MUMBAI Dabbawala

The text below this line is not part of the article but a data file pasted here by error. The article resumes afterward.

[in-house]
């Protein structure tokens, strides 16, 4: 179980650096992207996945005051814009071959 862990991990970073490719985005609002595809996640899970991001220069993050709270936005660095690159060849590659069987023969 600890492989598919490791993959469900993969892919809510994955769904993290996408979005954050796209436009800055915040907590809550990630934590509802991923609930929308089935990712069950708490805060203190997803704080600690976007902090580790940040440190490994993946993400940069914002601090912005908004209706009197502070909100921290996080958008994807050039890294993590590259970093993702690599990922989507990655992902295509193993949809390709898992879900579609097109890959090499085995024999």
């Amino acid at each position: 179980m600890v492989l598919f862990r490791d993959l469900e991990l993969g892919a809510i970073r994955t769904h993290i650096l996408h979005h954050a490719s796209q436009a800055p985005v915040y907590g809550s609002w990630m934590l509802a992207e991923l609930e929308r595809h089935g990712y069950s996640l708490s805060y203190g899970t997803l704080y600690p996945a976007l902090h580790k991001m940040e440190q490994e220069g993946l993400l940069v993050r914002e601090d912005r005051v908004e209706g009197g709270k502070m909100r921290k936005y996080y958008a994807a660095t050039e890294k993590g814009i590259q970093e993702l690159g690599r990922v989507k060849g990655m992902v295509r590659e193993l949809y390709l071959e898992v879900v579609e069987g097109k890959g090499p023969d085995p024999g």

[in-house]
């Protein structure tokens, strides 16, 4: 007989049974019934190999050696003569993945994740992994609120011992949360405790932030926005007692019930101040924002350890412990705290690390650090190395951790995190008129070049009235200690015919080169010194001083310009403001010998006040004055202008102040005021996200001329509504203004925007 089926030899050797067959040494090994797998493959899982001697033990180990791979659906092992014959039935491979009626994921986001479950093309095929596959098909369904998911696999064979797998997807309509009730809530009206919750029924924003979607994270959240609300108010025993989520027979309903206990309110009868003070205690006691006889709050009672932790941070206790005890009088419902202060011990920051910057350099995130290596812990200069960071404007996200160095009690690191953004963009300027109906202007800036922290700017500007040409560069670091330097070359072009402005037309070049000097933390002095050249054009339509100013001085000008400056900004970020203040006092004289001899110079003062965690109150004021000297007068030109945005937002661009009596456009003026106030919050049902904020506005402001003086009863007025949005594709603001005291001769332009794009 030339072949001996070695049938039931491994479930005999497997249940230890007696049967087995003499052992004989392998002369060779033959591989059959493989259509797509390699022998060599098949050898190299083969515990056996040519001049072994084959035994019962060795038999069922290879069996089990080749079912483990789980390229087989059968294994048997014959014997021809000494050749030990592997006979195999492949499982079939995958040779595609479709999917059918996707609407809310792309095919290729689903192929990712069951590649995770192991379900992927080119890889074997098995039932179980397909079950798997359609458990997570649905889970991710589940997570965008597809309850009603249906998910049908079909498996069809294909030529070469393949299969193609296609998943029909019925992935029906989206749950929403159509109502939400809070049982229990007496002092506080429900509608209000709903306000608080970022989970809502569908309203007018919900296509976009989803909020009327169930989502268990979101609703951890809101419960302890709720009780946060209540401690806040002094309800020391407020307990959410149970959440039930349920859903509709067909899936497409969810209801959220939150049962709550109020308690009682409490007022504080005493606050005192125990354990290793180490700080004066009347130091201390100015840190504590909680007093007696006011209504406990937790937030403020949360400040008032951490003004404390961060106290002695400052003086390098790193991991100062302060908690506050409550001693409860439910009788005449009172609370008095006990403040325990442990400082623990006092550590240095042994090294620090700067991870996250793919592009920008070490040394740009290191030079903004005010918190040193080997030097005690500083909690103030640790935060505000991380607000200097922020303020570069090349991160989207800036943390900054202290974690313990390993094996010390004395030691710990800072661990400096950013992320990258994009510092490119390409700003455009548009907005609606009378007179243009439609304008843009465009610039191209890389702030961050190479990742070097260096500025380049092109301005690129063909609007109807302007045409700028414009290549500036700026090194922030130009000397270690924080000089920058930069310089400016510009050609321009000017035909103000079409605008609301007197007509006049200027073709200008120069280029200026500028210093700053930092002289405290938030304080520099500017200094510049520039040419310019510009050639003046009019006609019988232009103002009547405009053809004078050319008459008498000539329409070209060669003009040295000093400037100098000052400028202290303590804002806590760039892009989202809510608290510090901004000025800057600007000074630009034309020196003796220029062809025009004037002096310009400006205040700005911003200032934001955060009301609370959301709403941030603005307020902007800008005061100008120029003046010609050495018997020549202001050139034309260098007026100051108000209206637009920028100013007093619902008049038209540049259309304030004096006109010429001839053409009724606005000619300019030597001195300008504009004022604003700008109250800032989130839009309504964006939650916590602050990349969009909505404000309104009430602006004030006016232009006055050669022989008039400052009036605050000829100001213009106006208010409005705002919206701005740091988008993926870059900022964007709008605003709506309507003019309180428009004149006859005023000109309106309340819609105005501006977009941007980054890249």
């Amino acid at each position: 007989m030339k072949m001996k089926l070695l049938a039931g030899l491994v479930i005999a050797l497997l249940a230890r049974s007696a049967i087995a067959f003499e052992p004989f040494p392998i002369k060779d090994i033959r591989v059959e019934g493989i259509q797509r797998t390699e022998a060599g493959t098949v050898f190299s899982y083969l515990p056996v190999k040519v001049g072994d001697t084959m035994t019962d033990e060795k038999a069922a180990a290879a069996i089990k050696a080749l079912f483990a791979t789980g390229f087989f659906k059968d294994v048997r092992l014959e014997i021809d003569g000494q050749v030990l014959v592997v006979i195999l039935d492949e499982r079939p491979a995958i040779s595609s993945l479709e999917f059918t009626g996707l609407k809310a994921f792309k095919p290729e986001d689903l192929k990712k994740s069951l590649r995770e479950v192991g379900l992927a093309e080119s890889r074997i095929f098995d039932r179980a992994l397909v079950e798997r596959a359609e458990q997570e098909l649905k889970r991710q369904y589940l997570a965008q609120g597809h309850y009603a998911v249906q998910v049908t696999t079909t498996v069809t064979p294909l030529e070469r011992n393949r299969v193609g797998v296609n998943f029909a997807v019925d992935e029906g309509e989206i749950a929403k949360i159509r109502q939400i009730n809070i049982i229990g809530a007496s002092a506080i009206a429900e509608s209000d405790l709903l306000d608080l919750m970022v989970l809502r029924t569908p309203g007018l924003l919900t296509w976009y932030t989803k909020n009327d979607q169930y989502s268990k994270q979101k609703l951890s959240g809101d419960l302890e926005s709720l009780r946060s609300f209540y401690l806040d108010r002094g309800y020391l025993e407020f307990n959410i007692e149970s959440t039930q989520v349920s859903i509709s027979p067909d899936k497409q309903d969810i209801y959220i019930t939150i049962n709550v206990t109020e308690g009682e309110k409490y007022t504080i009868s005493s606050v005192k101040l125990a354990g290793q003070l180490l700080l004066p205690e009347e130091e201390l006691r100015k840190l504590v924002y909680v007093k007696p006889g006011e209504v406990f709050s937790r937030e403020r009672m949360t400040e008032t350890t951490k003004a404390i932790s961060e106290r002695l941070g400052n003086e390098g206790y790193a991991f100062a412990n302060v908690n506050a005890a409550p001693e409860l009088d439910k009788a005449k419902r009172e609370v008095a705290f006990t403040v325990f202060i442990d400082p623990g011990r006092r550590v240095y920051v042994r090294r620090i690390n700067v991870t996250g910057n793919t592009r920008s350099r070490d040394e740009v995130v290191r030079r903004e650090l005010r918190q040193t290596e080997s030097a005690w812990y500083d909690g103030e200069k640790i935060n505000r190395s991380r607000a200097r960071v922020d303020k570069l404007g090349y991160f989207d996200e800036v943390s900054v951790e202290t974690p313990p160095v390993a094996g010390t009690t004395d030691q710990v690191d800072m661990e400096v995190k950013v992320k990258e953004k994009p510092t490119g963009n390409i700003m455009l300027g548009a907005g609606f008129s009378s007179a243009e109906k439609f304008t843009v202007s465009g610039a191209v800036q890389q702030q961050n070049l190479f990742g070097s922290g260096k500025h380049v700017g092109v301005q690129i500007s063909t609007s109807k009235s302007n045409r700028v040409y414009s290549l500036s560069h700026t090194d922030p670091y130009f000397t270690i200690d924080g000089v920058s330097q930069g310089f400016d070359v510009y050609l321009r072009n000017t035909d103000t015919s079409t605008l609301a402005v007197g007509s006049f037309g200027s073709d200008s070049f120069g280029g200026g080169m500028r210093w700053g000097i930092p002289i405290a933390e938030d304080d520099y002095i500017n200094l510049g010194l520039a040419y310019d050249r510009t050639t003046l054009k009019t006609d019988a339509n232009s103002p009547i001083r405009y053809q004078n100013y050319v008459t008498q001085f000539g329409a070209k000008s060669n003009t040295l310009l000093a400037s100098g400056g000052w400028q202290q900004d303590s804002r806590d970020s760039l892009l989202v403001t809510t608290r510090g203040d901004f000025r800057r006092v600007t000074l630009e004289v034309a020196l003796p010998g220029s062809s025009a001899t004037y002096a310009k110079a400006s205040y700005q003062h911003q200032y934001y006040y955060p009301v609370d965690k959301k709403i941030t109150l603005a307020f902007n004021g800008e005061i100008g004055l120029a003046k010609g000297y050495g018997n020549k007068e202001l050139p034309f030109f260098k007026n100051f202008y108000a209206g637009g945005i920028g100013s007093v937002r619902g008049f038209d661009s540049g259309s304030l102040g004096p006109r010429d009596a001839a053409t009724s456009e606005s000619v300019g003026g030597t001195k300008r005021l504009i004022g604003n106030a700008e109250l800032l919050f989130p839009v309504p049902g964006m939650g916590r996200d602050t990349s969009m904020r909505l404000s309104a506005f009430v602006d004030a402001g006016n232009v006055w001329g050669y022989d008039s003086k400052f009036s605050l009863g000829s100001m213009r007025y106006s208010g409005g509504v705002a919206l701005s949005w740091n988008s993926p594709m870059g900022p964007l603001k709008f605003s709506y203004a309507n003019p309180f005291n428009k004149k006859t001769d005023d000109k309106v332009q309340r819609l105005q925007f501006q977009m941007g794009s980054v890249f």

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<p>MUMBAI DABBAWALAS</p> <p>A dabbawala; also spelled as dabbawalla or dabbawallah; is a person in India, most commonly in Mumbai, who is part of a delivery system that collects hot food in lunch boxes from the residences of workers in the late morning, delivers the lunches to the workplace utilizing various modes of transport, predominantly bicycles and the railway trains, and returns the empty boxes back to the customer's residence that afternoon. They are also made use of by prominent meal suppliers in Mumbai where they ferry ready, cooked meals from central kitchens to the customers and back.In Mumbai, most office goers prefer to eat home cooked food rather than eat outside, usually for reasons of taste and hygiene, hence the concept. A number of work-from-home women also supply such home cooked meals, delivering through the dabbawala network.[1]Contents[hide] 1 Etymology 2 1890 - Beginning 3 Supply chain 3.1 Appearance and coding 3.2 Uninterrupted services 4 Economic analysis 5 Awards, Studies and recognition 5.1 Awards / Accreditations 5.2 Studies and accolades 5.3 Six Sigma myth 6 World record 7 References 8 Further reading 9 External links</p> <p>A dabba, or Indian-style tiffin box.</p> <p>Box codingThe word "dabbawala" when literally translated, means "one who carries a box". "Dabba" means a box (usually a cylindrical tin or aluminium container), while "wala" is a suffix, denoting a doer or holder of the preceding word.[2] The closest meaning of the dabbawala in English would be the "lunch box delivery man".1890 - Beginning[edit]In 1890, Mahadeo Havaji Bachche started a lunch delivery service with about a hundred men.[3] In 1930, he informally attempted to unionize the dabbawallas. Later, a charitable trust was registered in 1956 under the name of Nutan Mumbai Tiffin Box Suppliers Trust. The commercial arm of this trust was registered in 1968 as Mumbai Tiffin Box Supplier's Association. The current president of the association is Raghunath Medge.Supply chain[edit]A collecting dabbawala, usually on bicycle, collects dabbas either from a worker's home or from the dabba makers. As many of the carriers are of limited literacy (the average literacy of Dabbawallahs is 8th grade[4]), the dabbas (boxes) have some sort of distinguishing mark on them, such as a colour or group of symbols.The dabbawala then takes them to a designated sorting place, where he and other collecting dabbawalas sort (and sometimes bundle) the lunch boxes into groups. The grouped boxes are put in the coaches of trains, with markings to identify the destination of the box (usually there is a designated car for the boxes). The markings include the railway station to unload the boxes and the destination building delivery address.At each station, boxes are handed over to a local dabbawala, who delivers them. The empty boxes are collected after lunch or the next day and sent back to the respective houses.Dabbawallas tend to belong to the Varkari sect of Maharashtra and consider Tukaram's teachings of helping each other to be central to their efficiency and motivation.[5]Appearance and coding[edit]Lunch boxes are usually marked in several ways: (1) abbreviations for collection points, (2) colour code for starting station, (3) number for destination station and (4) markings for handling dabbawala at destination, building and floor.[6]</p> <p>A typical dabbawala lunch.</p> <p>It was estimated in 2007 that the dabbawala industry was still growing by 5-10% per annum.[7]The dabbawalas have started to embrace technology, and now allow for delivery requests through SMS.[8] A colour-coding system identifies the destination and recipient. Each dabbawala is required to contribute a minimum capital in kind, in the form of two bicycles, a wooden crate for the tiffins, white cotton kurta-pyjamas, and the white Gandhi cap (topi). Each month there is a division of the earnings of each unit.Uninterrupted services[edit]The service is almost always uninterrupted, even on the days of severe weather such as monsoons. The local dabbawalas and population know each other well, and often form bonds of trust. Dabbawalas are generally well accustomed to the local areas they cater to, and use shortcuts and other low profile routes to deliver their goods on time. Occasionally, people communicate between home and work by putting messages inside the boxes; however, with the rise of instant communication such as SMS and instant messaging, this trend is vanishing. Since 1890, when the dabbawalas formally came into existence, none of them had ever gone on strike until 2011 when the members decided to head towards Azad Maidan to support Anna Hazare in his campaign against corruption.[9]Economic analysis[edit]Each dabbawala, regardless of role, is paid about eight thousand rupees per month. Between 175,000 and 200,000 lunch boxes are moved by 4,500 to 5,000 dabbawalas, all with an extremely small nominal fee and with utmost punctuality.It is frequently claimed that dabbawalas make less than one mistake in every six million deliveries.[10] However, this error rate is conservative as it is estimated from Ragunath Medge, the president of the Mumbai Tiffinmen's Association in 1998, and is not from a rigorous study. Medge told Subrata Chakravarty, the lead author of the 'Fast Food' article by Forbes.[11] that dabbawalas make a mistake "almost never, maybe once every two months" and this statement was extrapolated by Subrata Chakravarty to be a rate of "one mistake in 8 million deliveries." [12]The ABC has produced a documentary on dabbawalas [13] and Prince Charles visited them during his visit to India; he had to fit in with their schedule, since their timing was too precise to permit any flexibility. Charles also invited them to his wedding with Camilla Parker Bowles in London on 9 April 2005. Owing to the tremendous publicity, some of the dabbawalas were invited to give guest lectures in some of the top business schools of India, which is very unusual. Most remarkably in the eyes of many Westerners, the success of the dabbawala trade has involved no advanced technology,[14] except for trains (and as mentioned above, SMS services for booking).The New York Times reported in 2007 that the 125-year-old dabbawala industry continues to grow at a rate of 510% per year.[7]Awards, Studies and recognition[edit]Awards / Accreditations[edit] ISO 9001:2000 certified by the Joint Accreditation System of Australia and New Zealand [15]Studies and accolades[edit] In 2001, Pawan G. Agrawal carried out his PhD research in " A Study &amp; Logistics &amp; Supply Chain Management of Dabbawala in Mumbai". He often presents his results on the efficiency of Dabbawallas in various fora.[16] In 2005, the Indian Institute of Management (Ahmedabad) featured a case study on the Mumbai Dabbawallas from a management perspective of logistics.[17] In 2010, Harvard Business School added the case study The Dabbawala System: On-Time Delivery, Every Time to their compendium for its high level of service (equivalent of Six Sigma or better) with a low cost and simple operating system.[18]Six Sigma myth[edit]It has been frequently asserted that dabbawalas were awarded a Six Sigma certification by Forbes magazine. This is a myth perpetuated by the news media who inferred the accreditation from the 1998 article in Forbes.[11] In 2007, an explanation was provided by the lead author of the article, Subrata Chakravarty in a private email correspondence to Gauri Sanjeev Pathak:"Forbes never certified the dabbawalas as being a six-sigma organization. In fact, I never used the term at all. As you know, six-sigma is a process, not a statistic. But it is commonly associated with a statistic of 3.4 errors per million operations, and that is what caused the confusion . I was impressed by the efficiency and complexity of the process by which some 175,000 tiffin boxes were sorted, transported, delivered and returned each day by people who were mostly illiterate and unsophisticated. I asked the head of the organization how often they made a mistake. He said almost never, maybe once every two months. Any more than that would be unforgivable to customers. I did the math, which works out to one mistake in 8 million deliveriesor 16 million, since the tiffin carriers are returned home each day. That is the statistic I used. Apparently, at a conference in 2002, a reporter asked the president whether the tiffinwallahs were a six-sigma organization. He said he didn't know what that was. When told about the 3.4 error-per-million statistic, I'm told he said: "Then we are. Just ask Forbes". The reporter, obviously without having read my story, wrote that Forbes had certified the tiffinwallahs as a six-sigma organization. That phrase was picked up and repeated by other reporters in other stories and now seems to have become part of the folklore."Subrata Chakravarty, [12]World record[edit]On 21 March 2011, Prakash Baly Bachche carried three dabbawalla tiffin crates on his head at one time which was entered as a Guinness world record.[19]References[edit]1. Jump up ^ "In Pictures: Tiffin time in Mumbai". BBC news. 16 February 2014. Retrieved 2 May 2014. 2. Jump up ^ Pathak R.C. (1946, Reprint 2000). The Standard Dictionary of the Hindi Language, Varanasi: Bhargava Book Depot,pp.300,6803. Jump up ^ "Bombay Dabbawalas go high-tech". Physorg.com. Retrieved 2011-09-15. 4. Jump up ^ Agrawal, Dr. Pawan. "Dabbawallahs - A talk by Dr. Pawan Agrawal". Ted X SSN Talks. You Tube. Retrieved 2 May 2014. 5. Jump up ^ Sinha, Vikram. "On the dot - a story by Vikram Sinha". Siemens - You Tube channel. Retrieved 2 May 2014. 6. Jump up ^ Mumbai's amazing Dabbawalas.Rediff.com (November 11, 2005).7. ^ Jump up to: a b In India, Grandma Cooks, They Deliver from The New York Times8. Jump up ^ BBC News: India's tiffinwalas fuel economy9. Jump up ^ http://www.thehindubusinessline.com/economy/dabbawalas-to-strike-for-the-first-time-in-120-years/article2369850.ece10. Jump up ^ The Guardian. A Bombay lunchbox (June 24, 2002).11. ^ Jump up to: a b Chakravarty, Subrata N. "Fast food." Forbes. 10 Aug. 1998. Forbes Magazine. 21 Sept. 2013 http://www.forbes.com/global/1998/0810/0109078a.html.12. ^ Jump up to: a b Pathak, Gauri Sanjeev. "Delivering the Nation: The Dabbawala s of Mumbai." South Asia: Journal of South Asian Studies 33.2 (2010): 235-257.13. Jump up ^ "Bombay Lunch Box". You Tube. Retrieved 2 May 2014. 14. Jump up ^ Amberish K Diwanji, "Dabbawallahs: Mumbai's best managed business", Rediff.com, November 4, 200315. Jump up ^ Mydabbawala.com: Accolades To Dabbawala16. Jump up ^ "Dr. Pawan Agrawal". Kaizer. Retrieved 2 May 2014. 17. Jump up ^ Ravichandran, N. (1 September 2005). World class logistics operations : The case of Bombay dabbawallahs. Ahmedabad: Indian Institute of Management. 18. Jump up ^ The Dabbawala System: On-Time Delivery, Every Time (Case 610-059). Harvard, Ma.: Harvard Business School. February 2010. 19. Jump up ^ "Most dabbawala tiffin crates carried on the hea". Guinness world records. Retrieved 2 May 2014. Further reading[edit] Shekhar Gupta, Our computer is our head and our Gandhi cap is the cover to protect it from the sun or rain, Indian Express, Walk the Talk, NDTV 24x7. Hart, Jeremy (2006-03-19). "The Mumbai working lunch". The Independent Online (The Independent group, London). Retrieved 2007-03-20. "Indian lunchbox carriers to attend the Royal nuptials". Evening Standard (London) (Associated Newspapers Ltd). 2005-04-05. Retrieved 2007-03-20. Mumbai's Dabbawala: The Uncommon Story of the Common Man, Shobha Bondre. tr. Shalaka Walimbe. OMO Books, 2011. ISBN 81-910356-1-8. The Dabbawala System: On-Time Delivery, Every Time, by Stefan H. Thomke and Mona Sinha, Harvard Business School Case Study, February 2010 (Revised January 2013)External links[edit]Wikimedia Commons has media related to Dabbawalas.</p> <p> Official website of Mumbai Dabbawala Association, Mumbai, IndiaCoordinates: 195824N 725657E / 19.97335N 72.94922E / 19.97335; 72.94922[hide] v t eMumbai topics</p> <p>History Timeline Silhara dynasty Bombay Presidency Seven islands of Bombay Elephanta Caves Banganga Tank Old Bombay Worli Fort Girangaon Samyukta Maharashtra movement Tanks Growth of Mumbai 199293 riots 1993 bombings 2008 attacks Terrorism</p> <p>Geography Flora and fauna Powai Lake Vihar Lake Tulsi Lake Thane Creek Mahim Bay Back Bay Mithi River River Ulhas Gilbert Hill Malabar Hill Salsette Island Mumbai Harbour Middle Ground Weather Beaches Eastern Suburbs Western Suburbs South Mumbai Neighbourhoods</p> <p>Buildings Architecture of Mumbai Gateway of India Chhatrapati Shivaji Terminus Naval Dockyard Reserve Bank of India Bombay Stock Exchange Hutatma Chowk General Post Office Shreepati Arcade Regal Cinema Mount Mary's Church Haji Ali Dargah Flora Fountain David Sassoon Library Mumba Devi Mandir Mahalaxmi Temple Prince of Wales Museum National Gallery of Modern Art Asiatic Society of Mumbai Jehangir Art Gallery Gowalia Tank Shri Swaminarayan Mandir Mahim Church</p> <p>Transport Brihanmumbai Electric Supply and Transport (BEST) Mumbai Suburban Railway Central Railway Western Railway Chhatrapati Shivaji International Airport Juhu Aerodrome Auto rickshaw Mumbai Metro Mumbai Monorail Mumbai Skywalk Western Railway Elevated Corridor Mumbai BRTS Mumbai Urban Transport Project</p> <p>Roads Airoli Bridge Altamount Road Bandra-Worli Sea Link Carmichael Road Colaba Causeway Currey Road Bridge Dadabhai Naoroji Road Eastern Express Highway Eastern Freeway Fashion Street Hughes Road Jeejabai Bhosle Marg JVLR Linking Road Lady Jamshetjee Road LBS Marg Lamington Road Mahim Causeway Marine Drive MTHL Nepean Sea Road P D'Mello Road Pedder Road Princess Street SCLR SV Road Sahar Elevated Access Road Sion Panvel Expressway Vashi Bridge Veera Desai Road Western Express Highway</p> <p>Economy Bombay Stock Exchange National Stock Exchange of India Reserve Bank of India Mint Dalal Street Nariman Point Telecom companies</p> <p>Educationand ResearchUniversities&amp; Colleges University of Mumbai (MU) SNDT Women's University Indian Institute of Technology - Bombay (IIT-B) Veermata Jijabai Technological Institute (VJTI) ICT (formerly UDCT) NITIE Jamnalal Bajaj Institute of Management Studies (JBIMS) SP Jain Institute of Management and Research NMIMS St. Xavier's College Ramnarain Ruia College DG Ruparel College Ramniranjan Anandilal Podar College of Commerce and Economics</p> <p>Schools Bombay Scottish School Dr. Antonio Da Silva High School Cathedral and John Connon School Dhirubhai Ambani International School Campion School Jamnabai Narsee School King George High School, Dadar(E)</p> <p>Institutes for Science&amp; Learning Tata Institute of Fundamental Research (TIFR) Bhabha Atomic Research Centre (BARC) Nehru Planetarium Nehru Science Centre Tata Institute of Social Sciences (TISS) Centre for Excellence in Basic Sciences (UM-DAE CBS)</p> <p>Civic Mayor Police Commissioner Municipal Commissioner Brihanmumbai Municipal Corporation Mumbai Police Wards Brihanmumbai Electric Supply...</p>